The smoke is everywhere. It is in everything. It is inescapable. Closing the windows can’t keep it out completely. No air purifier will absorb all of the particles of ash. It has been days now since I stepped outside without feeling it immediately: the heaviness, the scratching in my throat and my lungs and my eyes. And I’m one of the lucky ones. I’m healthy, and I’m indoors, and though the air here is full of the aftermath of fires, those fires are far away to the south, where the wind is blowing in from. There, the fires are still burning. They burn more by the hour. Thousands of people have been displaced, forced to take refuge in fairgrounds left empty by the pandemic, the fates of their homes and their livelihoods unknown. Thousands more still have to work in this state of uncertainty, with the air around them full of danger. Dozens are missing; dozens have been killed. The skies have gone deep red, then disappeared entirely. And this, we are told, is what we have to look forward to in the summers of the future: More burning. More toxic air. More displacement. More death.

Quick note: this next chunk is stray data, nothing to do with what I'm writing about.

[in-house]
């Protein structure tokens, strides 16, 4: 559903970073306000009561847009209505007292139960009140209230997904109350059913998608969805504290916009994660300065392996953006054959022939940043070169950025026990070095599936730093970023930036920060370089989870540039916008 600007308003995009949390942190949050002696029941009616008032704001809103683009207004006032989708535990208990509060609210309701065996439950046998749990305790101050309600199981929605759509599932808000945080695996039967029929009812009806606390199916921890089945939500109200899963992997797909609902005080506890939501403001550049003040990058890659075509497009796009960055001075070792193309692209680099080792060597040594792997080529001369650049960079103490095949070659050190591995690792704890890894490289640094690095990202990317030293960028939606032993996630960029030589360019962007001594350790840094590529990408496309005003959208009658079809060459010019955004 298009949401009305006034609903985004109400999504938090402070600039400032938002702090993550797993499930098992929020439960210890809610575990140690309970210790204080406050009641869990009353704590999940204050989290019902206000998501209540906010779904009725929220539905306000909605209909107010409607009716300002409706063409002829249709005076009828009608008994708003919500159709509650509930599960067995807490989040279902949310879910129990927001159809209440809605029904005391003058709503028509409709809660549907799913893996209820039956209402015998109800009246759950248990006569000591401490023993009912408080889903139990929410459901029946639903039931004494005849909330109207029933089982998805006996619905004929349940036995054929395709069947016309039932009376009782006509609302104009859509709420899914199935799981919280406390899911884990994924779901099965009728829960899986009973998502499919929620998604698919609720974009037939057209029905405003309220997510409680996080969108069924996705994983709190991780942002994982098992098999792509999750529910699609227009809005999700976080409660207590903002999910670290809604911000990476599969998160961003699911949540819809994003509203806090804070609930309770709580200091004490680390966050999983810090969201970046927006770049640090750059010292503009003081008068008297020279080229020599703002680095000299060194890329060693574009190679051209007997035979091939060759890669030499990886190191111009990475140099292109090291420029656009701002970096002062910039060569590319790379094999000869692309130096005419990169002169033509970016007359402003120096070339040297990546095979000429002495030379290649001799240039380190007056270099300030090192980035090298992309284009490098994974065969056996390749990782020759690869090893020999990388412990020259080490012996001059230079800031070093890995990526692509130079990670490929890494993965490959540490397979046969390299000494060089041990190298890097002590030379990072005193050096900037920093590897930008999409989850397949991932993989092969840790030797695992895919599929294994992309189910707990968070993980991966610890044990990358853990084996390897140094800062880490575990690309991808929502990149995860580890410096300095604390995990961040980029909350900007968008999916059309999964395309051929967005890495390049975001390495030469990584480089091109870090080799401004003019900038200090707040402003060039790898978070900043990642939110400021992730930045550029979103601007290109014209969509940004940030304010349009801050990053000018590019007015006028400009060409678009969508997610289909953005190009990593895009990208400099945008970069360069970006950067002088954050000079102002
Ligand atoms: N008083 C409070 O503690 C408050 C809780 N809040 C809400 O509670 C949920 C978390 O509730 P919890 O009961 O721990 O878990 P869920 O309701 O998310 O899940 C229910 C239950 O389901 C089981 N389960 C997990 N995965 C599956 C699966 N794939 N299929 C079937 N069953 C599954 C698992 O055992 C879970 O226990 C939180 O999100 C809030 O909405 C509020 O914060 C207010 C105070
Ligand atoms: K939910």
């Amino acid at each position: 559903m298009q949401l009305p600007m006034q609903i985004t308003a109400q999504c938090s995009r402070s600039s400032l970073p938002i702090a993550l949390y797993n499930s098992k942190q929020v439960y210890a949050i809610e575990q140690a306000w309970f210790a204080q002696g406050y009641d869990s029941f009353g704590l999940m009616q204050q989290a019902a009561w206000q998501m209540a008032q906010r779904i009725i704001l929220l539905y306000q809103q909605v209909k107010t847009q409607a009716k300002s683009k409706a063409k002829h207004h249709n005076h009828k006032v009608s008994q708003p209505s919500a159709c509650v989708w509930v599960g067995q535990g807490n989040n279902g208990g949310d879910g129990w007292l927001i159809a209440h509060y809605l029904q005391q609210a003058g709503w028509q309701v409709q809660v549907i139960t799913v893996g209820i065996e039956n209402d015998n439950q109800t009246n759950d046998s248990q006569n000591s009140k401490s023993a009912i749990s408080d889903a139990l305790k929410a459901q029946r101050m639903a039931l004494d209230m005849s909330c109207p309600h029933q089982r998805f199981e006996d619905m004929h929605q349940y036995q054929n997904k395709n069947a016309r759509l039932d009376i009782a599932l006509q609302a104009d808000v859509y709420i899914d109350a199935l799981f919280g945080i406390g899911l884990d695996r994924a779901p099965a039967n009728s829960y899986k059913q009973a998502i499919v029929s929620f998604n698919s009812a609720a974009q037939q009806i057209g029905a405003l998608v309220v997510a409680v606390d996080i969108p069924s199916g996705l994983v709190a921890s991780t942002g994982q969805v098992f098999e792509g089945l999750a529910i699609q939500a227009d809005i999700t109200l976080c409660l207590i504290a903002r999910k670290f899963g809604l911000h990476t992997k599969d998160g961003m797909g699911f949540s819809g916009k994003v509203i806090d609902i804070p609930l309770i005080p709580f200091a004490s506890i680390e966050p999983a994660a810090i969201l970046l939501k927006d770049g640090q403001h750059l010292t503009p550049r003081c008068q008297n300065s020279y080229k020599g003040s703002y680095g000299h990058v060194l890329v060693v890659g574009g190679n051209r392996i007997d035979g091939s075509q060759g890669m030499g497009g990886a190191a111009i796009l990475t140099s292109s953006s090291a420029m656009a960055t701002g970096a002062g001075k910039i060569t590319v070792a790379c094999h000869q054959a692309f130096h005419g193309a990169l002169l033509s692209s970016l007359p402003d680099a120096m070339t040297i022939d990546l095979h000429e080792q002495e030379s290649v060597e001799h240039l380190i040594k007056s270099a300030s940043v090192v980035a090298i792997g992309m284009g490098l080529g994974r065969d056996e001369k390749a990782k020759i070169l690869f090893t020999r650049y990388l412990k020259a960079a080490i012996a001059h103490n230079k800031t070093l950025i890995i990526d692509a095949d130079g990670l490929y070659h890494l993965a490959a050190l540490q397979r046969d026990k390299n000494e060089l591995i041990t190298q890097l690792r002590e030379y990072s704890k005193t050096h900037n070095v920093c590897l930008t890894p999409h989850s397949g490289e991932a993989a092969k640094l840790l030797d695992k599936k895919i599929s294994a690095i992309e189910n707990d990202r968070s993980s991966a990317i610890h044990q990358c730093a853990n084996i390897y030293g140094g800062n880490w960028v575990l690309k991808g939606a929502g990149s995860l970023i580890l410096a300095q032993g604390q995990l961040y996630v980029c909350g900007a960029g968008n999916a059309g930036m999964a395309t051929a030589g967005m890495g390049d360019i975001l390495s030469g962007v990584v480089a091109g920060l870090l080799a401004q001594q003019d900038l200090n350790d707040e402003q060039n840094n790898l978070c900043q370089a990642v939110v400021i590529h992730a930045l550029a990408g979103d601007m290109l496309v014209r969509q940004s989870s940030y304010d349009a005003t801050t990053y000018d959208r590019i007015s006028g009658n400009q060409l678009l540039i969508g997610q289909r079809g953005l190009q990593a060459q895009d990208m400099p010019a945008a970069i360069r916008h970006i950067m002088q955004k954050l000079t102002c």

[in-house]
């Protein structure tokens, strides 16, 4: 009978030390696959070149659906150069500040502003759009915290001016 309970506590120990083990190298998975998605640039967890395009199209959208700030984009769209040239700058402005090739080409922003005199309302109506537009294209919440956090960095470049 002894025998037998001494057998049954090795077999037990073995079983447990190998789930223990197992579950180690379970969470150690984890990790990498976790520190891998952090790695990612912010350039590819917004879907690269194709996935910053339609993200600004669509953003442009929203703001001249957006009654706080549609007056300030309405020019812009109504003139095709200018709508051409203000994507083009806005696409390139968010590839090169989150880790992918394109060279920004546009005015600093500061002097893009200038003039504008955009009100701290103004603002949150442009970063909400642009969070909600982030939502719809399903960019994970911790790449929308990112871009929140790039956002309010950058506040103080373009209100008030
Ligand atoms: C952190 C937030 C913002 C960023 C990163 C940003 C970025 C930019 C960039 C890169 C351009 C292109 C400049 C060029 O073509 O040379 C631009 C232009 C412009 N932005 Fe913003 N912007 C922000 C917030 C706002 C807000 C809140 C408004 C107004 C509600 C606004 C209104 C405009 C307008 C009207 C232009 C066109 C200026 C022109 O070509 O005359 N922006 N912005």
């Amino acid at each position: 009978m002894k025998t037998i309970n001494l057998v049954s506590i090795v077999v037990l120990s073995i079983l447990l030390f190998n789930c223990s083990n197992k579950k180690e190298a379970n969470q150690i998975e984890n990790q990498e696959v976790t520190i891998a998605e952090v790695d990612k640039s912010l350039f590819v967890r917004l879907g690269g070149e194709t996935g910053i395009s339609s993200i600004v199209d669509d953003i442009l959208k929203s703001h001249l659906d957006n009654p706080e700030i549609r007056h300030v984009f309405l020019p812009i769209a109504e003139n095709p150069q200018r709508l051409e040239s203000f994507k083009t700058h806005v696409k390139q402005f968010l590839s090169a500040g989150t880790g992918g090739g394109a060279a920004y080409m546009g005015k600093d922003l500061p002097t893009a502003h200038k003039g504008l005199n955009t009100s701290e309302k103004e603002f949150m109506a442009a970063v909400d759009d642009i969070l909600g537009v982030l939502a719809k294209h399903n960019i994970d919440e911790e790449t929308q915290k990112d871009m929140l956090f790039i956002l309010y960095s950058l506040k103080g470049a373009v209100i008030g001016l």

Through it all, they keep playing baseball.
The image looks like it’s been…